Why bushfire safety rooms could be next home renovation trend

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As Australians look to climate-proof their properties with solar panels and water tanks, perhaps bushfire-safe rooms could be next on the home improvements list.

Researchers have tested a bushfire-safe room that could protect people and valuables in an emergency.

“In theory, people could survive in this shelter for up to two hours, but we need to test other conditions like air quality before recommending human survivability too,” lead researcher Anthony Ariyanayagam said.

It’s the first time a bushfire-proof room has been built and tested using realistic bushfire exposure conditions.

The Queensland University of Technology team tested the room for more than an hour to simulate fire approaching, immersion by fire and residual heat.

The insulated room was made with steel-framed walls and fire-resistant concrete on the roof. It maintained an interior temperature of 29 degrees Celsius despite testing temperatures of nearly 1000 degrees outside.

Unlike safety bunkers, which are built as stand-alone shelters, the design has the potential to form part of an everyday house, or for its principles to be expanded to the whole house.

More than two million Australians live in areas that have a high or extreme risk of bushfire.

Australia’s only Pritzker Prize-winning architect Glen Murcutt has designed sleek, deceptively simple houses that respond to the nuances of their environment, including bushfires, since the 1980s.

Water features, sprinkler systems, heat-reflecting ceramic tiles and gutters that reduced leaf clutter are some of the design elements he’s used to make his houses more bushfire-resilient.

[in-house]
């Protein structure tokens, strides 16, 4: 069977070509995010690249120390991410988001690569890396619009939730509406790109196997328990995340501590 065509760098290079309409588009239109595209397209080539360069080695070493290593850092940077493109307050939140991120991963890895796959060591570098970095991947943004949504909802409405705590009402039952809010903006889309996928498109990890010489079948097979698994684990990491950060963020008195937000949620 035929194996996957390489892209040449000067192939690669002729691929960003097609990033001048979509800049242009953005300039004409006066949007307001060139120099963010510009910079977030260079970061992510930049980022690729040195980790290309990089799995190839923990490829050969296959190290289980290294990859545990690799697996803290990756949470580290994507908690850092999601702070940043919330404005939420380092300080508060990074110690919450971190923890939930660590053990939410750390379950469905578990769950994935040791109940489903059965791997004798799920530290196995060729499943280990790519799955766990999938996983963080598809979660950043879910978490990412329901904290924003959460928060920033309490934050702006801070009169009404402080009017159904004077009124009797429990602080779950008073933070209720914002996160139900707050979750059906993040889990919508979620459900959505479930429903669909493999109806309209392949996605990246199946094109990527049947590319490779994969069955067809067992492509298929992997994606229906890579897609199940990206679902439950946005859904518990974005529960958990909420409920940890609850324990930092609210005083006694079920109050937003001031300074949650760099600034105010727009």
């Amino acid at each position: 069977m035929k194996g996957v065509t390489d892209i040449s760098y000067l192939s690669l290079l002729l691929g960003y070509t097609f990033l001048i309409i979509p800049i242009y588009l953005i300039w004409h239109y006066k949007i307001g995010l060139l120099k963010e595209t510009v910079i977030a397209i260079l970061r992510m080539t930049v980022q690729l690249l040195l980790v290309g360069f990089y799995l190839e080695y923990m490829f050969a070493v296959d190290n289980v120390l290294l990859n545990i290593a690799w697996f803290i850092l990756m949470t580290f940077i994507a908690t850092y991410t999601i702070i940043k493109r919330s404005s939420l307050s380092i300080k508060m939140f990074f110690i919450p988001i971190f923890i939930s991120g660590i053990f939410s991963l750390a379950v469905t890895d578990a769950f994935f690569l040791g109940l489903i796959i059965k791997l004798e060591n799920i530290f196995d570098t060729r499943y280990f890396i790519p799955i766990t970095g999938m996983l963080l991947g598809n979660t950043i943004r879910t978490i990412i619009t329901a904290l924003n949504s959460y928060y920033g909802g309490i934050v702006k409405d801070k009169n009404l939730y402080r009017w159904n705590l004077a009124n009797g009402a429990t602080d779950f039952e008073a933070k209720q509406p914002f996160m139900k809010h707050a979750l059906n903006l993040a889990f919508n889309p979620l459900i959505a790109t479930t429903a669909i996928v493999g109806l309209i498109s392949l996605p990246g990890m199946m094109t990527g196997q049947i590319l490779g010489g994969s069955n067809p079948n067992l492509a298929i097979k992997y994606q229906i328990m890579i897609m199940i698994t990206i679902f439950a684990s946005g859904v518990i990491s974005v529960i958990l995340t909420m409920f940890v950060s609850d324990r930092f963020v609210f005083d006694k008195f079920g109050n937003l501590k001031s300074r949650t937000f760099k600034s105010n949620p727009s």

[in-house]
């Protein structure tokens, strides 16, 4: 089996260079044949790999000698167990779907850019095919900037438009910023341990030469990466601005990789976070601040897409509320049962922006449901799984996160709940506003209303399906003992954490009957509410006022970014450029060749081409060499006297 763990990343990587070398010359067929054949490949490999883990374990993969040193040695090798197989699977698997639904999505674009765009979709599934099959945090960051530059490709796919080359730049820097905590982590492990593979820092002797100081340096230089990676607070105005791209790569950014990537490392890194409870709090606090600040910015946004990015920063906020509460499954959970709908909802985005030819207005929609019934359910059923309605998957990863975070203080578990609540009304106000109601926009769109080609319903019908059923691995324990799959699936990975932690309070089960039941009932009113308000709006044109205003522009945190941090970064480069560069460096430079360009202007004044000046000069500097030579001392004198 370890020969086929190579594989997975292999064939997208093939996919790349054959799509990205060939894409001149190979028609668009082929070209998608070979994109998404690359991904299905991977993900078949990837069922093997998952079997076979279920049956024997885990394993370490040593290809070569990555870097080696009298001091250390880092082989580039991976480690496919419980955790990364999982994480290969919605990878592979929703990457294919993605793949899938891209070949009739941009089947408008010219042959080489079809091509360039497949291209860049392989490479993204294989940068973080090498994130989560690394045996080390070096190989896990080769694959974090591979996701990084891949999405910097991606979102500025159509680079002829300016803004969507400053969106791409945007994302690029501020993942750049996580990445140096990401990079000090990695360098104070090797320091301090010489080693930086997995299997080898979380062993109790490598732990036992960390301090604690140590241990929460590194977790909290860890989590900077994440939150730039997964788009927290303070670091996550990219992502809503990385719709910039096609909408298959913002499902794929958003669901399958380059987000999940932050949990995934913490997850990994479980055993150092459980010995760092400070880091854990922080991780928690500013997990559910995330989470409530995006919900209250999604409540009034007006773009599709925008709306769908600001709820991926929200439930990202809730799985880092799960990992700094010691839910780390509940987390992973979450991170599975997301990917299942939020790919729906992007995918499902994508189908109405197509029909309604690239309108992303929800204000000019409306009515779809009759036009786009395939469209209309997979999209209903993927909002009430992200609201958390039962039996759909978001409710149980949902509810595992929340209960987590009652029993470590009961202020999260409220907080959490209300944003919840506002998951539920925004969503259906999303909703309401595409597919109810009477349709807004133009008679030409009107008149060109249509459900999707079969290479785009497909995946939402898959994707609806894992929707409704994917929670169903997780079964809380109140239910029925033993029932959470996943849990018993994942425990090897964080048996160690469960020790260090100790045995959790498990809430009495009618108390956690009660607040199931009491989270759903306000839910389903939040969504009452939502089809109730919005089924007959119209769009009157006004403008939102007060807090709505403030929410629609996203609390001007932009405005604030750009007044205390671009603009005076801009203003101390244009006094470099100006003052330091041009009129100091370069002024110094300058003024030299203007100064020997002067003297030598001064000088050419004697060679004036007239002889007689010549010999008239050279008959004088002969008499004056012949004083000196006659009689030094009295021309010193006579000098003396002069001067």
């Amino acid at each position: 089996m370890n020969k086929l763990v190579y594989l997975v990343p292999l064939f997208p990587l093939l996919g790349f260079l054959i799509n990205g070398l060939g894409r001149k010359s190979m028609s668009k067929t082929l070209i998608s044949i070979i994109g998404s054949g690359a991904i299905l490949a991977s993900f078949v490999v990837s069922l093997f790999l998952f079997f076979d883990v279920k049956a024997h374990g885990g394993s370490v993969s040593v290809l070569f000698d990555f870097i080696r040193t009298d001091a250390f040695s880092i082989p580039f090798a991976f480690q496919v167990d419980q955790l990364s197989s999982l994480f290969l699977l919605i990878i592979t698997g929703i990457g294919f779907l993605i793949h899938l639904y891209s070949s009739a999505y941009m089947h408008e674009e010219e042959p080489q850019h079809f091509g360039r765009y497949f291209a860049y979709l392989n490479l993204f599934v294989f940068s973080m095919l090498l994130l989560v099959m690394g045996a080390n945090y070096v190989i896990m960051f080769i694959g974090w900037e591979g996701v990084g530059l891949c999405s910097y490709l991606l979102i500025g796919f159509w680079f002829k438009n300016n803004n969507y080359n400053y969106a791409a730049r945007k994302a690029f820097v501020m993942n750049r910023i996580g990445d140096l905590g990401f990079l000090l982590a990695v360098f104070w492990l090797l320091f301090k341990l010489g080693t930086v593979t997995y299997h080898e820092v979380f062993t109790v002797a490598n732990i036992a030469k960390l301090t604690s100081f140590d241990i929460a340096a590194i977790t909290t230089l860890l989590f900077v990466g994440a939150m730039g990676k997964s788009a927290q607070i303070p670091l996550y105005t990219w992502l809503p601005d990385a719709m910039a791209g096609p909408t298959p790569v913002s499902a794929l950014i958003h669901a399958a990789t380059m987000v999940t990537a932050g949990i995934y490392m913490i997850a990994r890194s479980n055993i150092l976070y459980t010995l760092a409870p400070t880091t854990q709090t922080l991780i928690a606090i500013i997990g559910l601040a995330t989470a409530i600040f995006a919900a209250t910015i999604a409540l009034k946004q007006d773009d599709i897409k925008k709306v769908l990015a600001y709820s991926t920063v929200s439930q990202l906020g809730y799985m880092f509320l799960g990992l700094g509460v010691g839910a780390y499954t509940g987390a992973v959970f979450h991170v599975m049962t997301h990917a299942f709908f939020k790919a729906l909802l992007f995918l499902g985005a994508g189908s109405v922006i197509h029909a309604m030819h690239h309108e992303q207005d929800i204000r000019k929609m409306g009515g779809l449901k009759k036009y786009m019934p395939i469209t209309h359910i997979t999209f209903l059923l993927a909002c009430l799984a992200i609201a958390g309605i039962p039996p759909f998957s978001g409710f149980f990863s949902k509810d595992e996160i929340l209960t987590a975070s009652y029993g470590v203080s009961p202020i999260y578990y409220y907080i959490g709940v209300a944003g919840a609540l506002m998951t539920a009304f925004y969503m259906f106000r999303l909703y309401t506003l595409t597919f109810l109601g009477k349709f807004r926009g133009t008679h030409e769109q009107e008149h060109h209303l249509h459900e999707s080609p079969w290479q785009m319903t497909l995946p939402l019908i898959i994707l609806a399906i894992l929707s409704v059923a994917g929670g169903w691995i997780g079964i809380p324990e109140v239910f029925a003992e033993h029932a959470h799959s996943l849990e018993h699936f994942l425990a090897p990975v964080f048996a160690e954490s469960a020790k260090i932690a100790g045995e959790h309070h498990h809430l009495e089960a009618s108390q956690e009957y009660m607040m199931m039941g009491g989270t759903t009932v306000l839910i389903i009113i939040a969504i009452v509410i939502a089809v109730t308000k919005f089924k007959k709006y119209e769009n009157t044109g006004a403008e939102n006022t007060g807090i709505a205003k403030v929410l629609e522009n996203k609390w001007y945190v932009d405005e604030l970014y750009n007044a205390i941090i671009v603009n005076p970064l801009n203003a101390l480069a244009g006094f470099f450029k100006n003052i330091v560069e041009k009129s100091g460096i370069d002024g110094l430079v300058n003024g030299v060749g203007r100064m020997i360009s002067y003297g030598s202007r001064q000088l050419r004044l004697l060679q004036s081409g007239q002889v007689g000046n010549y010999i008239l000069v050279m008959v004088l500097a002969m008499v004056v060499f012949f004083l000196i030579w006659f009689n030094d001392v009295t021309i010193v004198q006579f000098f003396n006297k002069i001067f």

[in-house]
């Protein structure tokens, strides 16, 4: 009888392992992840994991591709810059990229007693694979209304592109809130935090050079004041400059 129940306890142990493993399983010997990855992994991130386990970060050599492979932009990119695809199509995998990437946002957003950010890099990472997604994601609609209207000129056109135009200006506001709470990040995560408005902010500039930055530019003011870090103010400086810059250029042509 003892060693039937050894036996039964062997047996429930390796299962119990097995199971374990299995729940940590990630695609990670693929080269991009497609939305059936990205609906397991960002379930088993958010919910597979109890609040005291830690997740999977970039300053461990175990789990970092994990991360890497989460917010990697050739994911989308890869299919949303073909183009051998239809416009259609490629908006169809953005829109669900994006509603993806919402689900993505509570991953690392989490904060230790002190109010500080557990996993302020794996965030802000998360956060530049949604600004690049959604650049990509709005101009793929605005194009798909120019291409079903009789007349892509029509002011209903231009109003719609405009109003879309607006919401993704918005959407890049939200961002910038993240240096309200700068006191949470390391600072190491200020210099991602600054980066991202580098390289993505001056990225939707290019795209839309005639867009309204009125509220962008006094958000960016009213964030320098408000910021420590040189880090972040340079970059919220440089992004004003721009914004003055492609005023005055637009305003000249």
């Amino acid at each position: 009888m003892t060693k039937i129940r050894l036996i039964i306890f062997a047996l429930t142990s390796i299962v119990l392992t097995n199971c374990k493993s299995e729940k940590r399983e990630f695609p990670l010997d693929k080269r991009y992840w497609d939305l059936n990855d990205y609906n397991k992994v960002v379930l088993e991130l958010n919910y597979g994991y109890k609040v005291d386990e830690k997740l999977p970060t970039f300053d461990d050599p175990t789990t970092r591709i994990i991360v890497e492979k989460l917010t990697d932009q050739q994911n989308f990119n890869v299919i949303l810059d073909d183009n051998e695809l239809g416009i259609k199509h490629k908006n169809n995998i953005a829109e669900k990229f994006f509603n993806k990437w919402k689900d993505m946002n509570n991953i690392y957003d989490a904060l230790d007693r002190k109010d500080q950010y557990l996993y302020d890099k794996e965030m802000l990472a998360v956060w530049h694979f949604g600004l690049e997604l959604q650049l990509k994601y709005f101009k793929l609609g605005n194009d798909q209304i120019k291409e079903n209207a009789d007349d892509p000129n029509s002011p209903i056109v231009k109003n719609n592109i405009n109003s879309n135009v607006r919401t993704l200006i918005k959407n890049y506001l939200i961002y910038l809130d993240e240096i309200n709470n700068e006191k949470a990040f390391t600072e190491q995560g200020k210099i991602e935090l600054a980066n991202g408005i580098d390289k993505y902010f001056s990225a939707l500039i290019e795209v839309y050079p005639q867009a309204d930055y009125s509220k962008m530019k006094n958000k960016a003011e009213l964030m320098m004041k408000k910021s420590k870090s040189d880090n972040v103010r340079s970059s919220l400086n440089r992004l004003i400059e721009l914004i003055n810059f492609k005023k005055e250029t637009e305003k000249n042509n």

Yet despite this, a high level of bushfire resilience is not a compulsory part of Australia’s building standards.

That’s because the standards are designed to help protect human lives, not buildings, said Ian Weir, one of Australia’s only specialists in bushfire architecture.

Dr Weir, who used to work with the QUT team, said Australia needed more structural fire engineers working on residential fire safety.

“In a way, a bushfire is still just a really exciting random event, whereas every single commercial building has to be built to a fire code. Structural engineers often just focus on that market,” he said.

“We need structural engineers who are translating what they know about commercial fire safety to a bushfire setting to help architects.”

Dr Ariyanayagam said more tests needed to be made.

“While the full-scale tests added to knowledge of building structure bushfire performance, only testing a vacant structure in a real bushfire would provide definitive results.”

-AAP

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